What does it take to make it go right as an artist? It takes using every opportunity to achieve your goals, no matter what, no matter how many extra hours you have to put in, no matter what obstacles are thrown in your way.
My goal was to earn my living as an artist. I’ve done that two ways. I spent 15 years doing weekend art shows traveling from city to city. After I no longer traveled, I have made a living selling my art through galleries, or any sort of retail outlet that will sell them.
If you want to make your goals as an artist you will have to attract attention to yourself and your art. People who think “shy” is a commendable virtue are not successful artists. Attracting attention online is a good thing, but only a minor part of what you need to do to be a successful artist.
You will have to make some choices when you are selling your art to the public that might constrain your artistic impulses. In other words, you have to paint what the public likes in order to get them to buy it. Different people like different kinds of art (thank heavens!) but there may come a time when you will have to choose creating saleable art over a creative idea you just have to try. You can come back to your new idea, but if you want to eat next week you will do that commission of someone’s pet Yorkie. Or whatever it is you paint, sculpt, create.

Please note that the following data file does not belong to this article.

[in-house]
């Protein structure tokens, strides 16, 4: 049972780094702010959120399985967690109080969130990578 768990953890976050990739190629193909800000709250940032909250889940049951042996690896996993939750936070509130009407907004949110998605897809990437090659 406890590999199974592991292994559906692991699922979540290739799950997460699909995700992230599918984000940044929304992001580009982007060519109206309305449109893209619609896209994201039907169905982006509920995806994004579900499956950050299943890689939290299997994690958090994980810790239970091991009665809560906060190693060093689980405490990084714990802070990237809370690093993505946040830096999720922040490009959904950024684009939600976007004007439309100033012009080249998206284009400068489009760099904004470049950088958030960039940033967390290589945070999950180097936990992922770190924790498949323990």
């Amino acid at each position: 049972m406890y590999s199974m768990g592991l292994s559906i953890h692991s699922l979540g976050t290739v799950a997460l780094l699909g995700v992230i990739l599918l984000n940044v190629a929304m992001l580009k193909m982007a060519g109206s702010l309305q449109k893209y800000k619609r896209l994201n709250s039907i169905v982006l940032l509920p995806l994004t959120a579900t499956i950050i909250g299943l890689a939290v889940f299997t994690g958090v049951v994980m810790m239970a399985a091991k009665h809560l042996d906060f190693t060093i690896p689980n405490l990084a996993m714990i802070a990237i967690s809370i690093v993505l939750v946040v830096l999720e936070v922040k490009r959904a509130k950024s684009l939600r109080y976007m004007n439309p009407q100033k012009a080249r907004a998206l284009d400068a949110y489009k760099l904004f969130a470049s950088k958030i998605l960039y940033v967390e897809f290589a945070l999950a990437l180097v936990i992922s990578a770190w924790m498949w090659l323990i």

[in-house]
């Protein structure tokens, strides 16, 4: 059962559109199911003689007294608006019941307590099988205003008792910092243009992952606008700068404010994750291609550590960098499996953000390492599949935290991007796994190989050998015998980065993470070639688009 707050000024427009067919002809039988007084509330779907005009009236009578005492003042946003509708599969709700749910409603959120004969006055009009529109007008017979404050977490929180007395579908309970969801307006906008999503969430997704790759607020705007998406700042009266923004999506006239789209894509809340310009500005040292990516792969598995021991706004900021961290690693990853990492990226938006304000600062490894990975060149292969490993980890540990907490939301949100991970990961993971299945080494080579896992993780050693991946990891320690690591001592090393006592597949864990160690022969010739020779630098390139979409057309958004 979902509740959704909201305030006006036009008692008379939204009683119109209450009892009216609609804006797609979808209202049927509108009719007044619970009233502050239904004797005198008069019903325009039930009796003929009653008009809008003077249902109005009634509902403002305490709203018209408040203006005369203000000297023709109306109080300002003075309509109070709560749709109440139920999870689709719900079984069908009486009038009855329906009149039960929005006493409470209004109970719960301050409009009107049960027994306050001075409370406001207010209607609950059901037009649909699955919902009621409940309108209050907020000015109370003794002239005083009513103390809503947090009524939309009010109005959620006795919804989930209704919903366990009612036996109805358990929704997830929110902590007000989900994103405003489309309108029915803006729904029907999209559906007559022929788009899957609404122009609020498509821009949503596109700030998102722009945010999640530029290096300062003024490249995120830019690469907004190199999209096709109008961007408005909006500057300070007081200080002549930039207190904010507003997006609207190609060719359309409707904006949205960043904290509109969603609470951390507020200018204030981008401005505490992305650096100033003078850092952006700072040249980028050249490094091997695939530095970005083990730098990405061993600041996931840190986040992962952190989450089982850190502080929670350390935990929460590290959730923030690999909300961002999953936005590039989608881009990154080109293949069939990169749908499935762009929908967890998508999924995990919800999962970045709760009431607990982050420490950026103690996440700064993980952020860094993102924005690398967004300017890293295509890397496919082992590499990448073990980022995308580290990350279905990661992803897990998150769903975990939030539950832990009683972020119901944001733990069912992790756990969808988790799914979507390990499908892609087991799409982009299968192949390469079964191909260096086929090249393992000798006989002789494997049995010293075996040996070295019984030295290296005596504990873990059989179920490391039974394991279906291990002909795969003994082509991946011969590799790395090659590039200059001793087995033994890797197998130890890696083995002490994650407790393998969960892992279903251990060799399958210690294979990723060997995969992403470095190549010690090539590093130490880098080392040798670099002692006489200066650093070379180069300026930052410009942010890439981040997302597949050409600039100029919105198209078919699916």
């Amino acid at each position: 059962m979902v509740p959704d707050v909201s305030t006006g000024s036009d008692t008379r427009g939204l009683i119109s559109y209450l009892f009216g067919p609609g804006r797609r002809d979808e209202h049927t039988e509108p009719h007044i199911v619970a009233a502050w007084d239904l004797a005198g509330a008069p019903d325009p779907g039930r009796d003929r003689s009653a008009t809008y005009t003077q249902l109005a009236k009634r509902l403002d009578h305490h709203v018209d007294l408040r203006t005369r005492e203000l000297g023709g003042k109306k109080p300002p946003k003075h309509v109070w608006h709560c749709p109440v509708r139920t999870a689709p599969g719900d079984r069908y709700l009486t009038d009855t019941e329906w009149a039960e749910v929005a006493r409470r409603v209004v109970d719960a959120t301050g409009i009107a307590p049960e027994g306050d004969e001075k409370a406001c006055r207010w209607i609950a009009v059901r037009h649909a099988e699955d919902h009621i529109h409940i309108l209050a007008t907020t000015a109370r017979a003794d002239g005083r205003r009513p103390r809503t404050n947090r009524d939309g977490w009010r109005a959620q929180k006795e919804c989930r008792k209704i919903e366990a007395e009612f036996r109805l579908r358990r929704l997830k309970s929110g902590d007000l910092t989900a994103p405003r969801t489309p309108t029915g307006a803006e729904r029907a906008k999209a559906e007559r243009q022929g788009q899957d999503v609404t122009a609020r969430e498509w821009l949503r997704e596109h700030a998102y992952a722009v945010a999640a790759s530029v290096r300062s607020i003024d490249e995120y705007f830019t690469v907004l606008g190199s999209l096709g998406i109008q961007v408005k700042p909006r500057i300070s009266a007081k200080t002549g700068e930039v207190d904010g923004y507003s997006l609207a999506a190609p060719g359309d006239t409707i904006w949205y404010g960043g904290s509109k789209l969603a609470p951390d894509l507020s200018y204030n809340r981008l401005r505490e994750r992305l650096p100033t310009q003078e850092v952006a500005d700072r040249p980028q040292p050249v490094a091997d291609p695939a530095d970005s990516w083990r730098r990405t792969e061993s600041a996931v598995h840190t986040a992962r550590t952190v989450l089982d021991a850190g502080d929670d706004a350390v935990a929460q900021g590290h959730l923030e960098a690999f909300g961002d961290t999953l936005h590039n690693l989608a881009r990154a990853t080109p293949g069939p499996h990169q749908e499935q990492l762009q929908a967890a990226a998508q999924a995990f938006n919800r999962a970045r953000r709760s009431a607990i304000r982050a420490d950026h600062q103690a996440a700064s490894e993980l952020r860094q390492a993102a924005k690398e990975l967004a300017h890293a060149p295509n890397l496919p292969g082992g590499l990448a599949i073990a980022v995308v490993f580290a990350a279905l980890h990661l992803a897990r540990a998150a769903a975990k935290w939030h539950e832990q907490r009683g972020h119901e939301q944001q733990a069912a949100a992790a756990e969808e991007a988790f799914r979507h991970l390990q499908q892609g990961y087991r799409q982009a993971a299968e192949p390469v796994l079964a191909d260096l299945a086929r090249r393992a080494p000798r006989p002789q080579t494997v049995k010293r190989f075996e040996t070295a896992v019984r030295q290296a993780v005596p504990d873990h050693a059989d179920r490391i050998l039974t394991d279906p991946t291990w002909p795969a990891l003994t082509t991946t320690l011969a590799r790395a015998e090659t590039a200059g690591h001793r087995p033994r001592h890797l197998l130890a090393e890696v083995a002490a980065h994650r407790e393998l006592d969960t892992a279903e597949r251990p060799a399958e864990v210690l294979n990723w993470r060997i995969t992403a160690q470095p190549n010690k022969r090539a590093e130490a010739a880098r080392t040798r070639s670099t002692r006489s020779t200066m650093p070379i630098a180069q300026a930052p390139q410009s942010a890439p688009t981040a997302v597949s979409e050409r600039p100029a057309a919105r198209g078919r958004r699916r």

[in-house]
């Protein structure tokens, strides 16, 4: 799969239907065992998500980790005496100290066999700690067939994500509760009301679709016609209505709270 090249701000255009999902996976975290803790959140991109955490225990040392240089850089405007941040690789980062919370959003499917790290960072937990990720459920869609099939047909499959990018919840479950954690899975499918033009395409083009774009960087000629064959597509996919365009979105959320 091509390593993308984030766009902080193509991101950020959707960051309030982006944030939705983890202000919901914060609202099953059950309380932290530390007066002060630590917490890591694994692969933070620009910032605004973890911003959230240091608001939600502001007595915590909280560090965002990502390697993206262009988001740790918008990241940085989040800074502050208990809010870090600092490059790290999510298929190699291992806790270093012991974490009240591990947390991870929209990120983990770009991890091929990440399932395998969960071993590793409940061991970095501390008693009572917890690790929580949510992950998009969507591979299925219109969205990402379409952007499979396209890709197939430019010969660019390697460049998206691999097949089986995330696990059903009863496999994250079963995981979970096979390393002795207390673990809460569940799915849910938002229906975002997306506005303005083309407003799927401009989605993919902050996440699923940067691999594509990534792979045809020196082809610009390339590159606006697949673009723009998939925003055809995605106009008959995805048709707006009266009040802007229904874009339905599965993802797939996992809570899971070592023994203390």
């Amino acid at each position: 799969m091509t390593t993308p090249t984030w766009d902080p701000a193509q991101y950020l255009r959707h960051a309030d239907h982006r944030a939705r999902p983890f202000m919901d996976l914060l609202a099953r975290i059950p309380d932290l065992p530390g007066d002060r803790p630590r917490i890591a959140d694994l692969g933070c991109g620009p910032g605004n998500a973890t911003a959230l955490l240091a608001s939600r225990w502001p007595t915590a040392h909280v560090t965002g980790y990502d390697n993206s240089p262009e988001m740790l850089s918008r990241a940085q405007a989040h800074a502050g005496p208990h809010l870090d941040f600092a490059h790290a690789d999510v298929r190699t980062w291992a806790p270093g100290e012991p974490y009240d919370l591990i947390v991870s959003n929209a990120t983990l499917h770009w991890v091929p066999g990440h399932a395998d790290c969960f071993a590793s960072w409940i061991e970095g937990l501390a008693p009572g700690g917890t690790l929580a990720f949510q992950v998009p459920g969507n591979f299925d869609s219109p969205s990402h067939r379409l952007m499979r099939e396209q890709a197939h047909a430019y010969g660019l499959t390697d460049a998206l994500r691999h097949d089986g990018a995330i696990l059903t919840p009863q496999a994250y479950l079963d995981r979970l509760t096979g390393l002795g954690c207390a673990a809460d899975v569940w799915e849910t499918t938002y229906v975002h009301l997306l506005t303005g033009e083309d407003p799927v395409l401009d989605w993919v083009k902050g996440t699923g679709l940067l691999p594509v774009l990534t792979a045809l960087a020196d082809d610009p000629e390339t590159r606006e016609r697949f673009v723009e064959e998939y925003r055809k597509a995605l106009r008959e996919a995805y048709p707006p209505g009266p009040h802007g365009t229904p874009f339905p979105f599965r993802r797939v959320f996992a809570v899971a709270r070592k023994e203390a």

My brother did weekend art shows for more than 20 years. He raised a family. He quit when the price of gas and travel skyrocketed and promoters got greedy charging huge booth fees. He promoted himself, made arrangements and set himself up in a kiosk in the Exchange of a Military Base and he paints portraits from photographs people bring to him. In between he paints what he wants. But he sure has become a good portrait painter!
I recently saw a niche where people who could not afford my large original paintings, yet loved my work, ought to be able to have their own piece of art. So I started painting miniatures and selling them framed for $30. I’ve sold almost a hundred of them in a month. They add up. I paint the same things I paint in my larger paintings; new people think they are cute, former patrons like to buy them as gifts, galleries sell them to people who want an original but cannot afford my big paintings. And one gallery refused them, even though I told them the little paintings were selling like hotcakes.
Let me end with a few words about refusals and rejections. I’ve gotten 100’s of them from art contests, from art fairs and from galleries. Never spend a second worrying about rejections. Move on to the next thing. I used to take my rejection letters and put them in the blender with some water and coffee, and blend them all up and press them flat into little squares. Let them dry and voila! Handmade paper price tags for your work.
Rejection is just somebody’s opinion. Persist until you find people who like you work as much as you do, or more. As an example, this year, on the same day, I entered two art contests and shows out of state. One show rejected my work. The other show accepted both paintings I had entered. Not only that, but they sold both paintings and I won first place.
That’s my advice. If you’re “shy,” get over it. Then find some places to sell art and PERSIST!
Wild Spirit Artworks